Charity Gay Men Fighting AIDS has revealed that it has received an announcement from NHS London stating that HIV prevention funds for gay men will not be cut.
Primary Care Trusts (PCTs) have been told to back down on their previous stance that money was too tight.
“HIV prevention work for gay men in London was going to be cut by 36%, which would have meant that some of the existing services would just stop,” said Matthew Hodson, Head of Programmes for GMFA.
“These cuts would have been disastrous for gay men’s health. Thankfully the community pulled together, with the gay press rallying the troops to write letters and sign petitions.
“We’ve now heard that this hard work has paid off and funding will continue without the cuts.”
London’s PCTs had proposed switching funding for gay men’s projects to pay for prevention work in black African communities.
Gay groups argued that spending more on prevention work would be cost effective in the long run as NHS calculations showed that high HIV treatment costs mean spending between £500k and £1m on preventing just one HIV infection is cost effective.
The initial amount allocated to prevention work for gay men, African communities and treatment information for people living with HIV was £2.3m.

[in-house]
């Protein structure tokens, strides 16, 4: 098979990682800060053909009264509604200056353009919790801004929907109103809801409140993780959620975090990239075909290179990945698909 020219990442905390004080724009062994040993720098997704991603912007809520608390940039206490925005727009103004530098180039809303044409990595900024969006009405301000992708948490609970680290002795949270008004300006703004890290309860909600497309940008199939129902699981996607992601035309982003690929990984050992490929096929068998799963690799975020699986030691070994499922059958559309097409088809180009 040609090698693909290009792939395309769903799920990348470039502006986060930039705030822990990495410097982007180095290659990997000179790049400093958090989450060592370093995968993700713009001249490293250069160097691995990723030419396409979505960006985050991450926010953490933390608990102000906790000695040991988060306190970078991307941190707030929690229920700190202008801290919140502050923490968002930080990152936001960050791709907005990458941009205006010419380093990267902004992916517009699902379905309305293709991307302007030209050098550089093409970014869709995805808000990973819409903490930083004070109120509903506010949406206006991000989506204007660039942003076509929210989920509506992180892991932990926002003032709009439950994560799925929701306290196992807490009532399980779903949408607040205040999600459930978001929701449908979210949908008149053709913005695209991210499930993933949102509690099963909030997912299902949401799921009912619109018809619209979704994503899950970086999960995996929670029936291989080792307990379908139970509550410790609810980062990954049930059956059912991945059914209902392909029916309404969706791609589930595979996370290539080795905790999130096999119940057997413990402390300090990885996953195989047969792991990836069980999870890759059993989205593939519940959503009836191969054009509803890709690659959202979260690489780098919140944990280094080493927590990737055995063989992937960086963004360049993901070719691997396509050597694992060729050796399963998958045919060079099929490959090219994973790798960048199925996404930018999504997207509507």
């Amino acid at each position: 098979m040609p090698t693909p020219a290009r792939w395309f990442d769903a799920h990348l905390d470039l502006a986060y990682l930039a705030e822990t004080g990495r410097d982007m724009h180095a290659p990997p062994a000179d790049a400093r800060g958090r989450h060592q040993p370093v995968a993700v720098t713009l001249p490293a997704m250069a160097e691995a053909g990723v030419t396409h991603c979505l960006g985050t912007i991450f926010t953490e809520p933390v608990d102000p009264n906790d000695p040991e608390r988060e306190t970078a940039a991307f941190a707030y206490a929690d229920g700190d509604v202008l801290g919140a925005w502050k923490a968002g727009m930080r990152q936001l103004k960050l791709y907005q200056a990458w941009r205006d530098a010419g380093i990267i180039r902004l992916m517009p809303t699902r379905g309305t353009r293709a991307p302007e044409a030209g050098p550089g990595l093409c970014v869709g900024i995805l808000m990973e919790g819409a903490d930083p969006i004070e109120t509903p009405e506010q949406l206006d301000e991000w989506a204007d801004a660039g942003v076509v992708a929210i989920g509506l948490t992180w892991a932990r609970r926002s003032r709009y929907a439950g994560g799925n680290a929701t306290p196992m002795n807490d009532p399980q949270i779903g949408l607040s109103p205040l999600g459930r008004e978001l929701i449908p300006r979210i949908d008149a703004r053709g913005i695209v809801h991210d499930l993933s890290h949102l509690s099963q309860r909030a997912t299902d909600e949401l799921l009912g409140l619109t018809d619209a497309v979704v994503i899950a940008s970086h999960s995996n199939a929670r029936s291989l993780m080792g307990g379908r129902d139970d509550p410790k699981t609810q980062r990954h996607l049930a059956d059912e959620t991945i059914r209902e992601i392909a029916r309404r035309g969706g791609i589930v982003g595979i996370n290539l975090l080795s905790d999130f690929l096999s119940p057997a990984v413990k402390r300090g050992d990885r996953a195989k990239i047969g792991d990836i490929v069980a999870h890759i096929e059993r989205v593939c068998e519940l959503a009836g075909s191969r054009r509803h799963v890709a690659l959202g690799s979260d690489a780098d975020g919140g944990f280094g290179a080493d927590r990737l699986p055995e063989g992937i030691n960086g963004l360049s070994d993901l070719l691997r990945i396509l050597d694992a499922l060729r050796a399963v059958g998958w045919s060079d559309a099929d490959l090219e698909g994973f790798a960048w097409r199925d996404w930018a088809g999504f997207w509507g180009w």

With the African prevention programme now likely to receive additional funding the budget has risen to around £2.8m say GMFA.
The current programme of London HIV prevention work for gay men includes GMFA’s websites and advertising campaigns, the Freedoms condom scheme, free counselling and groupwork services, sexual health booklets and outreach workers in gay venues.
NHS London reviewed the decision at a board meeting in light of the evidence and complaints and has now agreed that London’s PCTs have more than enough in this year’s financial surplus to increase HIV prevention funding by £540k, so that both programmes can go forward.
“It’s great news both for gay and black African communities,” added Hodson, “and a great start to the New Year.”